Every job can be broken down into its component parts and every professional that operates effectively in what they do has some way of determining and prioritising the parts that make up any given project.
One of the most common ways of doing this is to create an “action list”. Anyone that knows me, knows I love my lists. At the start of each day, I write down in no particular order, the tasks I need to attend to for that day. I then allocate time to each of those tasks and prioritise the day.
I start with tasks that are relatively straight forward and/or can be done quickly so that I can get a sense of achievement. When I start a task, I put an arrow in front of task description to indicate that I’ve started the job. When I feel I’ve achieved more than half of the job, I go back to the arrow and fill in the arrow head. When I’ve finished the job I put a tick through the arrow. Each milestone achieved comes with a reward – a walk around the garden, a coffee, or maybe a peak at my favorite You-tuber.
Fine, you might say. You may also say you do this sort of thing in your head. Well, I would suggest to you that the best way I know to stay focused, to be clear about the tasks and deadlines and to keep the client in the know about what you are doing, is to keep an Action List.
In formal meetings, as you may already know, whenever a decision to act has been made, an action statement is noted in the meeting minutes. This then becomes a record of what tasks will be attended to, when they’ll be achieved and by whom.
Likewise, when you are working as a service provider and you are with a client, it is a positive sign of your professionalism if you note all actions that you, or your client, will undertake as part of the process of service provision. Not only does it function as a record of who will do what and when, it helps to effectively and efficiently address agreed upon work activities. It also feeds into your billing process and keeps everyone aware of what work has been done for the project.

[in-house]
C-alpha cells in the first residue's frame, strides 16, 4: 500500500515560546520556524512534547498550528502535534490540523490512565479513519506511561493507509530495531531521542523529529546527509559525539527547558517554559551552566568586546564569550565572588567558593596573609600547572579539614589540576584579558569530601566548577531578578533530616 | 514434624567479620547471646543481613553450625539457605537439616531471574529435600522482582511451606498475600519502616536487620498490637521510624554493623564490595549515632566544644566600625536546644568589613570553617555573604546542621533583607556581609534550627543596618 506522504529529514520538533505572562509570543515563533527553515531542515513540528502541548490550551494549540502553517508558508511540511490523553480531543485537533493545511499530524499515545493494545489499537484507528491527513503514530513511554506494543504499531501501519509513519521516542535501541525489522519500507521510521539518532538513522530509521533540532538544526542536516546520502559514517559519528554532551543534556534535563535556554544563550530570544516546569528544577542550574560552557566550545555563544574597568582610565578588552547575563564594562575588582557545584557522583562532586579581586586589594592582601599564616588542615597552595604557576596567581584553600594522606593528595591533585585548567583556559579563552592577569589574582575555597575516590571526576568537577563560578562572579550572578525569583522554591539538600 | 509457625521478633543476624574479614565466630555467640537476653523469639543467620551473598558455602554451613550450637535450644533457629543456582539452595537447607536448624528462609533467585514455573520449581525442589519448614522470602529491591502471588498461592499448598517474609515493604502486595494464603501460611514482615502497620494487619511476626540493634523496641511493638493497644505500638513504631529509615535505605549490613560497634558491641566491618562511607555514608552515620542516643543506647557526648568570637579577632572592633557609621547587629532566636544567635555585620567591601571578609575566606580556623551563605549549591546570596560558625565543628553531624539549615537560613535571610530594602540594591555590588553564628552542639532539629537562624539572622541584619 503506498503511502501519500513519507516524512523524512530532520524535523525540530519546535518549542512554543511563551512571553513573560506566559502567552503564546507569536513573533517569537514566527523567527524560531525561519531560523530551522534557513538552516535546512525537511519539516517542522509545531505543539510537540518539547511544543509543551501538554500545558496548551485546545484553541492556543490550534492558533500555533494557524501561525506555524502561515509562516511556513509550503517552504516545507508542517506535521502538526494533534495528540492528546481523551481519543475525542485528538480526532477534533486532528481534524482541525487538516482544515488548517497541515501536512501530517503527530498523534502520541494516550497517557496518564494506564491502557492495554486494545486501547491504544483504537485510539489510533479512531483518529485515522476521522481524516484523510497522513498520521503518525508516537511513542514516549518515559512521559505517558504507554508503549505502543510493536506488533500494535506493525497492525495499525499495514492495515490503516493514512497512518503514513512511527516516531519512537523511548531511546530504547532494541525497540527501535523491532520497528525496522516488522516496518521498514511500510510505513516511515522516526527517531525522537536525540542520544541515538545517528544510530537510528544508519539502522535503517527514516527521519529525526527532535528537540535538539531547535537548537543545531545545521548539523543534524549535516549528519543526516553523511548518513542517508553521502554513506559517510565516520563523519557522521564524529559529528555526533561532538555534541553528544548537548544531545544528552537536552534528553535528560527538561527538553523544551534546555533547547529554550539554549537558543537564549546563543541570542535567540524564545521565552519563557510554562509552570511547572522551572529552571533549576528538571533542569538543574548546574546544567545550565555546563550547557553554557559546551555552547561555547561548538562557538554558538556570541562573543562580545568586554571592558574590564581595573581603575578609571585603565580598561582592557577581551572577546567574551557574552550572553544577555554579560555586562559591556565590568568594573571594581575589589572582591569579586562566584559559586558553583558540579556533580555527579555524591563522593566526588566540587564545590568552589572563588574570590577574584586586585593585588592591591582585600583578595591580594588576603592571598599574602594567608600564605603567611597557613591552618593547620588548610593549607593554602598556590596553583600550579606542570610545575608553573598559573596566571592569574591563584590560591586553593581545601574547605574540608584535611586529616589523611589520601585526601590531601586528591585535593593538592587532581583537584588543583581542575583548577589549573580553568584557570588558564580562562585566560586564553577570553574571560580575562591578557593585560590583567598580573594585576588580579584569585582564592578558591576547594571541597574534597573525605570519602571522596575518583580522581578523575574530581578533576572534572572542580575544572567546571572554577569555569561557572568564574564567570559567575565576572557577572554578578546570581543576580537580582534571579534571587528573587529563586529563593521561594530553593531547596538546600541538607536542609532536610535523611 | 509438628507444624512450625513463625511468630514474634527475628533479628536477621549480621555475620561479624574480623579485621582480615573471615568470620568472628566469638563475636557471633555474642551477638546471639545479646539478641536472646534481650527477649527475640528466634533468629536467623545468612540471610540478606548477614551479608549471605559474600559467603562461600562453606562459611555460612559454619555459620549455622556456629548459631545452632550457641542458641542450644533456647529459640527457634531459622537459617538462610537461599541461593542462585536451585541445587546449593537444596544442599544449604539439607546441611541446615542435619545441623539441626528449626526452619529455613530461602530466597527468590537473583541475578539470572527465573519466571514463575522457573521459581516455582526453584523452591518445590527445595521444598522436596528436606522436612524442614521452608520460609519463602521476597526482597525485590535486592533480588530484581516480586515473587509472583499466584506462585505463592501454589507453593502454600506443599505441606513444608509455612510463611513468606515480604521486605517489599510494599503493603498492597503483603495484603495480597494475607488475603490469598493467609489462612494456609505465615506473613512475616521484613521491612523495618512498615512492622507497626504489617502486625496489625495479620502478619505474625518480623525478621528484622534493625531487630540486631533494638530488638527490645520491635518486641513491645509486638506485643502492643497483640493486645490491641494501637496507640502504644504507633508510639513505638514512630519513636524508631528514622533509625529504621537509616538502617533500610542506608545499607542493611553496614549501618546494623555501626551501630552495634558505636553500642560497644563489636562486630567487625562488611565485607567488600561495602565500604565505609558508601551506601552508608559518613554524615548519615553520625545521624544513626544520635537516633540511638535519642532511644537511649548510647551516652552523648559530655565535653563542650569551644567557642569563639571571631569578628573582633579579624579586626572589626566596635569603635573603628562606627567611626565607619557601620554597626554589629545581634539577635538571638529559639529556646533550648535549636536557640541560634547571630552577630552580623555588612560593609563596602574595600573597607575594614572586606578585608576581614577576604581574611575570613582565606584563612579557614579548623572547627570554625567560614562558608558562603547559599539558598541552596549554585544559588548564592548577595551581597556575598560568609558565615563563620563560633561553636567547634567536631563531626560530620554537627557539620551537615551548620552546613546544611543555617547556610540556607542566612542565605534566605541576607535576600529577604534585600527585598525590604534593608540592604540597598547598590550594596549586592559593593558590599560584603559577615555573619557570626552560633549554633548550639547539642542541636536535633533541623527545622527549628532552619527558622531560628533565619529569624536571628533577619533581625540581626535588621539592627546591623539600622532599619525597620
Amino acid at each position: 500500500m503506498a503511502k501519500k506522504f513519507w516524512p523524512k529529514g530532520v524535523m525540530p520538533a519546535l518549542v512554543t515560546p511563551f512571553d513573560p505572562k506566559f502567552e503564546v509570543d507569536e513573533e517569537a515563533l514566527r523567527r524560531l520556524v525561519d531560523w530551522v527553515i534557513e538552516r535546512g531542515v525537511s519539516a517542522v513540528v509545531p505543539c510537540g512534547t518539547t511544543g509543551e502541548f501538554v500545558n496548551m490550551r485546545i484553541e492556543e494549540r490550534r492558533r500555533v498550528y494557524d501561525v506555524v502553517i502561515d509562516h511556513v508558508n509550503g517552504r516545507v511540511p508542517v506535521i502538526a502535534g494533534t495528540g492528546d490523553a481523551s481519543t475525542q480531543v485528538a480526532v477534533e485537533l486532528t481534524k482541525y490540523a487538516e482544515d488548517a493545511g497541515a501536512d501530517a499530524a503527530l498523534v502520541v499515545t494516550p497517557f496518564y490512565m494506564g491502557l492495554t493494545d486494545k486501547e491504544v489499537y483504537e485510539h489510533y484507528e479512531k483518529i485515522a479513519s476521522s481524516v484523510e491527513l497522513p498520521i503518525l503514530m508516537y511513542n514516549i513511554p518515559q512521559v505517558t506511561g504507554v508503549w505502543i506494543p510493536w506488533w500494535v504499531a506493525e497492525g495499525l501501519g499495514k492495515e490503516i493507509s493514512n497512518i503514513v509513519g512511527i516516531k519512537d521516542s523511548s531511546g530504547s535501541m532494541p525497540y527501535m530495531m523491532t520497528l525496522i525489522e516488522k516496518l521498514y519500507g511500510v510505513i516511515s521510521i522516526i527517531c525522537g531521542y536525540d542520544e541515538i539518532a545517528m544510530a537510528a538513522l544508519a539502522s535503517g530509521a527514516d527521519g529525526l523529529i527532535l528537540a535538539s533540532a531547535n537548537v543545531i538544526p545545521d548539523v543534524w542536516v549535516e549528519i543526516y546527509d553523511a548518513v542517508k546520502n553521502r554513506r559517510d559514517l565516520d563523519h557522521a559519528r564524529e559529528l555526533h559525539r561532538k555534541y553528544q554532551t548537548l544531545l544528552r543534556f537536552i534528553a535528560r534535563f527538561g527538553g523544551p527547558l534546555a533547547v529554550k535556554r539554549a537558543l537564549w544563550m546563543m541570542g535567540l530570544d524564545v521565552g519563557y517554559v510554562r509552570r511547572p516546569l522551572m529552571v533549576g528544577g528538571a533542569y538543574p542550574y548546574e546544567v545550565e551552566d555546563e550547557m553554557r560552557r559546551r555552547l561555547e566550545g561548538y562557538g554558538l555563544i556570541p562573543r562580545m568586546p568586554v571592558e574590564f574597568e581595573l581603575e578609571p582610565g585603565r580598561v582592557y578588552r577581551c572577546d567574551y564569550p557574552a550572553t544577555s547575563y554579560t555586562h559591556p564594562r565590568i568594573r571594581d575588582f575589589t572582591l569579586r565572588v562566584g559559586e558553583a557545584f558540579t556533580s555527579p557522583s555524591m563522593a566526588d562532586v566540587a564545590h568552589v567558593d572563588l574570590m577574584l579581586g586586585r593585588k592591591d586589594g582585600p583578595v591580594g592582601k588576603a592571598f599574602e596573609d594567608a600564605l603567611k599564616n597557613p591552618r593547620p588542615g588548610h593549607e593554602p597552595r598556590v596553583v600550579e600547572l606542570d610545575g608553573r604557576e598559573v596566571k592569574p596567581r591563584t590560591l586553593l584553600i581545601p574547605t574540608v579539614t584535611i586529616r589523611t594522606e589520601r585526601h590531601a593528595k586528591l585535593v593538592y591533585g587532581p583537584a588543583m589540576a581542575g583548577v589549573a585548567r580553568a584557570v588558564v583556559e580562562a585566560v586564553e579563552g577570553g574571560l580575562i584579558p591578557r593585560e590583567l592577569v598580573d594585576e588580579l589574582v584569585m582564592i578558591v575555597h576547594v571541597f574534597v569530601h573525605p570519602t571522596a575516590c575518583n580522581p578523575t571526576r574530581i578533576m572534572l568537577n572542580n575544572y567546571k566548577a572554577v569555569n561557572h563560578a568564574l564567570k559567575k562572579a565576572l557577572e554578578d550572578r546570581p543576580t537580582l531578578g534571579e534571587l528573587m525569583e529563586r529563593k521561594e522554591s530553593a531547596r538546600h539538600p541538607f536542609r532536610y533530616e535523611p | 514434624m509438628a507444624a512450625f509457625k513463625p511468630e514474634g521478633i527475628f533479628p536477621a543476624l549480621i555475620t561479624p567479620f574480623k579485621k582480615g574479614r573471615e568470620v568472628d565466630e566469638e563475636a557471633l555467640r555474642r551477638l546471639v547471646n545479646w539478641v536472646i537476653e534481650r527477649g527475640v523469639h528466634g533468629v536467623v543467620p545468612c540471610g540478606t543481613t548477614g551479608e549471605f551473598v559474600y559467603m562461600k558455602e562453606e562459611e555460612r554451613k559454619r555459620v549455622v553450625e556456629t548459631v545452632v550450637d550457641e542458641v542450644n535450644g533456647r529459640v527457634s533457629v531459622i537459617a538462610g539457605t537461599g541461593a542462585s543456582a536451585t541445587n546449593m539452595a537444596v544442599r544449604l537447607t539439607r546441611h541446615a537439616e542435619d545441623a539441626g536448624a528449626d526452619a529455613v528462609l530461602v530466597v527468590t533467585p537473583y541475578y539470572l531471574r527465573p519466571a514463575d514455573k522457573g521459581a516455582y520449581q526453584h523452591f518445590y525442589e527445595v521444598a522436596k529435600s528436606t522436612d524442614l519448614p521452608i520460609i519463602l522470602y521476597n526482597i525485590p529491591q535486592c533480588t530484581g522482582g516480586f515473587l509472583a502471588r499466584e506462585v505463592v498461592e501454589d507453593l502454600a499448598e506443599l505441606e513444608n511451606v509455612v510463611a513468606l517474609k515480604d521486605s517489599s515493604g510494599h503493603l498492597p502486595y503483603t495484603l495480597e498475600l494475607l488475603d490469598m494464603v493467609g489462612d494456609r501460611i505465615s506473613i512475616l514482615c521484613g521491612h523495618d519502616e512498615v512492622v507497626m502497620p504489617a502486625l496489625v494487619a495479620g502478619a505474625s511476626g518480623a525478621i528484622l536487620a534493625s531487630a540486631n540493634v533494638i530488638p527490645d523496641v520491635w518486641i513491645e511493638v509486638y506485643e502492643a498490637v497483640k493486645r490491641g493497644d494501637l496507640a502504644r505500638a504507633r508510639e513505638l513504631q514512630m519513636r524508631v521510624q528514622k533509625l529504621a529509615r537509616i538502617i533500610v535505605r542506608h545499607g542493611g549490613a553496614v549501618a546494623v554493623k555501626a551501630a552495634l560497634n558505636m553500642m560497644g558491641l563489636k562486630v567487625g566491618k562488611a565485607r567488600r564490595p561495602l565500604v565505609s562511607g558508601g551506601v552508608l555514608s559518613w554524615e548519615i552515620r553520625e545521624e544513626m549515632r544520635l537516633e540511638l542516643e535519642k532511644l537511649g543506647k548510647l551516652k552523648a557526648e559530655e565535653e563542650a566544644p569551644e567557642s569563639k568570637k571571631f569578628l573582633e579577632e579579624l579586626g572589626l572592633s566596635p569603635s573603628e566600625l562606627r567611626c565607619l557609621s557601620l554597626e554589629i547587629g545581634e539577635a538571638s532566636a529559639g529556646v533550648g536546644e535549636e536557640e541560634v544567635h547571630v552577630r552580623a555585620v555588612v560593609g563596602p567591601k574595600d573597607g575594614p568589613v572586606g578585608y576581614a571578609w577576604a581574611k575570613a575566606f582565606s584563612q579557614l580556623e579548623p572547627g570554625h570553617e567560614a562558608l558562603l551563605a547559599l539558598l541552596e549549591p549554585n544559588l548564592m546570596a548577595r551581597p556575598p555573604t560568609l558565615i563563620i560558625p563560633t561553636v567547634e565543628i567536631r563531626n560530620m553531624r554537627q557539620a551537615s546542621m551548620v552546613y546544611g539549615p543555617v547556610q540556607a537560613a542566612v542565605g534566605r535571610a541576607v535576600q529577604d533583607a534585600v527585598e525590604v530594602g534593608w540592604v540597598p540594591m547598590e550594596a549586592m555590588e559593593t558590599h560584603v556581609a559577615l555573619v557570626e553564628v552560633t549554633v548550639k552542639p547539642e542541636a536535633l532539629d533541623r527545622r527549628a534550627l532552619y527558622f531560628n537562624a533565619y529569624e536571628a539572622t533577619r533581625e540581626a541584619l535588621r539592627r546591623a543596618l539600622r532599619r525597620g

If I’m doing a mastering job, I’ll listen through the song and note all the actions I intend take to address the song’s mastering needs. This may include any issues, such as clicks or unwanted sub bass energies, or sonic enhancements. If the client is attending the session I’ll inform them of what I’ll work on, if they’re interested, and then work through them methodically.
These days with the apps that are available, you can keep an action list online and everyone involved can track progress relatively easily. My current preferred way of working is to use an iPad and Apple’s Notes app to handwrite action lists that are later accessible online as a shared document. I love the freedom to be able to quickly create text and other graphic images to convey important information to my clients.
Next time you are working with a client or working on a project, try noting down an action list and see the difference for yourself – it will make a world of difference to your professionalism I’m sure.